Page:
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Did You Know?

 
On January 24, 1935, the first "canned" beer was sold by the G. Krueger Brewing Company (Newark, New Jersey) at a test location in Richmond, Virginia. The new "flat-top" cans for both "Krueger's Finest Beer" and "Krueger's Cream Ale" were opened using a specially designed can opener (also known as a church key). The instructions to pierce open the can were provided on the side of the container.

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Krueger Foam Scraper

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Foam Scraper

Foam has always been perceived as a "bad pour" in most taverns, however, it is good for beer to foam. The foam allows some of the carbon dioxide to escape before you drink the beer.

Nevertheless, this condition created the need for foam scrapers. This unique device looks like a tongue depressor. After the bartender poured the beer, he would use the scraper to swipe the foam level with the rim of the glass.

These were simple tools, but the breweries came up with various ways to enhance them. Materials like wood, metal and plastic, different colors and the addition of brewery logos and slogans, set foam scrapers apart.

The breweries also offered different types of containers to hold the scraper when not in use. These "caddies" built to hold the scrapers, were made of glass, metal, plastic or ceramic and were very three dimensional in design.

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Stegmaier "Ball Knob"

Following the end of Prohibition, many taverns would advertise a particular brand of beer, but then serve a lower grade. To stop this practice, U.S. federal and state governments set specific requirements regarding the identification of beer being dispensed from taps in taverns. The "tap" or "spigot" had to be clearly marked with the beer name being dispensed, leading to the development of tap markers. At first, these markers were simply functional and known as "ball knobs." They were made of chrome or Bakelite, about 2 to 3 inches tall and looked identical except for a round insert, usually enamelled metal, which advertised the brand on one side. These "ball knobs" would last through the mid 1950's. The breweries began to use these markers as a way to advertise their beers. After World War II, more artistic shapes and colors were used, creating the modern tap handles still present today. These knobs and handles make excellent collectibles.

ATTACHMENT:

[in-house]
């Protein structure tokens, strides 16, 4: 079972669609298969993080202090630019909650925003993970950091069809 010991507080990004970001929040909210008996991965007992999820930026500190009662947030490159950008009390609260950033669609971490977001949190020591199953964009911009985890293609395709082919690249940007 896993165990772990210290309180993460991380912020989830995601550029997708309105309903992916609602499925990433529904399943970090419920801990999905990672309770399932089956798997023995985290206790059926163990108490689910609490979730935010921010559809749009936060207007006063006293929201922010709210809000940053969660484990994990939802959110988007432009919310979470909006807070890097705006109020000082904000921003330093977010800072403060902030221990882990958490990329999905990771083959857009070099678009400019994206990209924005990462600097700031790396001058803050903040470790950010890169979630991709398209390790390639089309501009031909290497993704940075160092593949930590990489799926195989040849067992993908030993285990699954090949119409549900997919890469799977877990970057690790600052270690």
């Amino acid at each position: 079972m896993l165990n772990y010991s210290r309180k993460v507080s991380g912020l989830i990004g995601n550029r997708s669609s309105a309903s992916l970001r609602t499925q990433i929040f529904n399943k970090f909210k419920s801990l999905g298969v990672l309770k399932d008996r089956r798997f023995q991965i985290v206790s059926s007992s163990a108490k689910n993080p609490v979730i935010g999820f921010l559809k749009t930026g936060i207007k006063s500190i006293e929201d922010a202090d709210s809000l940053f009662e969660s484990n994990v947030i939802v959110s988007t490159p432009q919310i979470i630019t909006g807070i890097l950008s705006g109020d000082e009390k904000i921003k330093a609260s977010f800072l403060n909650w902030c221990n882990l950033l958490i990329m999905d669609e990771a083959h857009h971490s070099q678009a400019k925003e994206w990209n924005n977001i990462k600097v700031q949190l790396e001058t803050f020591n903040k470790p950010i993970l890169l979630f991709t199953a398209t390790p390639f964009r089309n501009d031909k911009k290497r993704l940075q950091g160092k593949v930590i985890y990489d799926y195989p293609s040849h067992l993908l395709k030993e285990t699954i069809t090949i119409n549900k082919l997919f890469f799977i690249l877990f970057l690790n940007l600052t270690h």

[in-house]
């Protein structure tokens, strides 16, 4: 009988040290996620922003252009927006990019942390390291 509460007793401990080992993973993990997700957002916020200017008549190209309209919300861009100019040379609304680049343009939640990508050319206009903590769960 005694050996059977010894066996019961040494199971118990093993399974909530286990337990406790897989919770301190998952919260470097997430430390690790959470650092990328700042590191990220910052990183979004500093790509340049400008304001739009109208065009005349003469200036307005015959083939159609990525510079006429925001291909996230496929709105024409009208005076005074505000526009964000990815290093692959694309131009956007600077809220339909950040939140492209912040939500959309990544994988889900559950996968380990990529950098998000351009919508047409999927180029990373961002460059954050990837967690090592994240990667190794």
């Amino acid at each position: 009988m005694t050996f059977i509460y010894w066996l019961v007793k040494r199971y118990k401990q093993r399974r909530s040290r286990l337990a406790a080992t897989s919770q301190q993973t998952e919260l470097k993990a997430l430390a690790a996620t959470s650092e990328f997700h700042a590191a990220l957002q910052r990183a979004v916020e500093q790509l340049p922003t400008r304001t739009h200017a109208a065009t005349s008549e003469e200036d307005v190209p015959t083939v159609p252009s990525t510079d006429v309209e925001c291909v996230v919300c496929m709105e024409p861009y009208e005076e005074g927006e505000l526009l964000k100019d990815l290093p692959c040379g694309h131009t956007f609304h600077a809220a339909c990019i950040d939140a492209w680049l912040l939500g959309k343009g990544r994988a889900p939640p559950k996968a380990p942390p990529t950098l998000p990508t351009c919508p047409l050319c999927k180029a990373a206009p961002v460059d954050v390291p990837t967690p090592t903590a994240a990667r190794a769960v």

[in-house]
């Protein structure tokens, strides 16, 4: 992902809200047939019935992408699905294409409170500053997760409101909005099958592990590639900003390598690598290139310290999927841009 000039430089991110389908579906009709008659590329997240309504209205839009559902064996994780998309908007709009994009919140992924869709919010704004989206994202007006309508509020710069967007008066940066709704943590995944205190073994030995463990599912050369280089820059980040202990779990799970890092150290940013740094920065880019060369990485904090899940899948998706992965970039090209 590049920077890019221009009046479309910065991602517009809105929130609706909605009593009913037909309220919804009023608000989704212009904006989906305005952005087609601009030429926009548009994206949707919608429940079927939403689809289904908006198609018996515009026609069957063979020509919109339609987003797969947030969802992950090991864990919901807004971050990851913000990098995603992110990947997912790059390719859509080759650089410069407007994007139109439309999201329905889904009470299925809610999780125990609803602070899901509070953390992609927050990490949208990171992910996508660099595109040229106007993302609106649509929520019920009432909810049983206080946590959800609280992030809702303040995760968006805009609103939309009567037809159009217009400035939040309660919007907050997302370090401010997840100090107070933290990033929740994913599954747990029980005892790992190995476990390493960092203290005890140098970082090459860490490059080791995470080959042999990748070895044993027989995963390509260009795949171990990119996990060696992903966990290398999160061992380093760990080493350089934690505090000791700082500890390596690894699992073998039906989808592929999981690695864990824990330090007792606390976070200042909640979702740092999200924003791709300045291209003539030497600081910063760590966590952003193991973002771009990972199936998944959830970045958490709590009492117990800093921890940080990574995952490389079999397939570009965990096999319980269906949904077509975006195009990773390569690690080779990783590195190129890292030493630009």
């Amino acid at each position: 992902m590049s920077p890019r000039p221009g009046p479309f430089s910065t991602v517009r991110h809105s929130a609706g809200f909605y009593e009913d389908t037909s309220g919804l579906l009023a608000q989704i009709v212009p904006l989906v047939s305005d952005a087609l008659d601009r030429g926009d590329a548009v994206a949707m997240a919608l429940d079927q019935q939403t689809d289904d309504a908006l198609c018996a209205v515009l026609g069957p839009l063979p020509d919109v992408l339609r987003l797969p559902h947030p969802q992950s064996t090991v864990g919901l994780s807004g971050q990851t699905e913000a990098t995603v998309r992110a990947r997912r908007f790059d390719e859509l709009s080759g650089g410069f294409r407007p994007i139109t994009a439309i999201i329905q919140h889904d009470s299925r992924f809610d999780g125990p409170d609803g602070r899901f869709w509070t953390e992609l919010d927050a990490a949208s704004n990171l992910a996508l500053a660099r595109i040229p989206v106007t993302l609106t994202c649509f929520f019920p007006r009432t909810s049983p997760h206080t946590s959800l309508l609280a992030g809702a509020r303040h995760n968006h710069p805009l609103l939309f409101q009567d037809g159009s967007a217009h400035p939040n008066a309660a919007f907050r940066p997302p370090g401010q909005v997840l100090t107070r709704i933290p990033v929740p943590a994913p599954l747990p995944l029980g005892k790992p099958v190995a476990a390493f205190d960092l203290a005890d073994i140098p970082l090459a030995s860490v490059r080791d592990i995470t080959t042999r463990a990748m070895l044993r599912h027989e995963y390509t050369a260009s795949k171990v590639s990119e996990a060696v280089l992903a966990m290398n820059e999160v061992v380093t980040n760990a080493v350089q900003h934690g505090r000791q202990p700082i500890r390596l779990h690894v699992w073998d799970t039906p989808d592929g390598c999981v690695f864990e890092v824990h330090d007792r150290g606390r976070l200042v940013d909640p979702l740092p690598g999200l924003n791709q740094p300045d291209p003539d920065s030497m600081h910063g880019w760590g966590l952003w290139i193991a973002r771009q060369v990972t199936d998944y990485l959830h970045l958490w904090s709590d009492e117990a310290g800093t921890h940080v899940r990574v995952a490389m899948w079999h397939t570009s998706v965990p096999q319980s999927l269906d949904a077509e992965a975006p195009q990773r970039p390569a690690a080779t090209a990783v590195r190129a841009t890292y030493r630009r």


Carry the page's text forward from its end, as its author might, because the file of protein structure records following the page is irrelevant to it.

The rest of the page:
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~ Recommended Pennsylvania Breweries ~

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Josh & Jon at Yuengling Brewery
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Pottsville, Pa. (August 17, 2005)

David G. Yuengling (born in Württemberg, Germany) came to America in 1827. After being attracted to the developing coal industry and the anticipated demand for beer by the coal miners, David opened the Eagle Brewery in Schuylkill County (Pottsville, Pa.) in 1829. The brewery relocated to Mahantongo Street in 1831 (the current site), after the Eagle Brewery was destroyed by fire.

We toured the Yuengling brewery during our vacation in August. Touring the old brick brew house, with floors connected by a series of metal staircases, was like stepping back in time. Below the main structure, is a maze of caves and tunnels, where the beer was stored in the 1800's, since the temperature remains about 50º year-round. Some brewery facts:

  • During Prohibition, Yuengling survived by brewing non-alcoholic beer and by opening a dairy store across the street from the brewery.
  • Yuengling dates back to 1829, making it the oldest brewery in America.
  • On the day Prohibition was repealed, Yuengling sent a truckload of beer to President Franklin Roosevelt.
  • Yuengling bought the rights to use the Bavarian Premium Beer name and label, when the Mount Carbon Brewery went out of business in 1977.

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Click Here for Yuengling Brewery

Jon & Josh
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Original keg room at Yuengling

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St. Nikolaus Bock Bier

The Pennsylvania Brewing Company is committed to making authentic German beers. It was Pennsylvania's first craft brewery (founded 1986) and a pioneer in the microbrewery movement. Penn's beers are all natural, using only the four classic ingredients of malted barley, hops, water and yeast. Corn, rice or preservatives are never used. The brewery and restaurant are located within the former Eberhardt and Ober (E&O) Brewery in historic Deutschtown (Pittsburgh's North Side). E&O, founded in 1848 by C. Eberhardt, merged with 19 other breweries in and around the city to form the Pittsburgh Brewing Company in 1899. The plant continued to brew its "E&O" and "Dutch Club" brands until 1952. Today's remaining buildings are listed on the National Register of Historic Sites.

Oktoberfest, September 23, 2006
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Eberhardt & Ober Brewing Company

Early 20th century claims stated that beer was a kind of health food, which "makes rich, red blood" and serves as "the staff of life." Another advertisement recommends that bar patrons "Drink E & O Early and Often."

"Beer is living proof that God loves us and wants us to be happy."

Benjamin Franklin

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Hope you enjoyed our website.
Proud to be, own and buy . . . AMERICAN!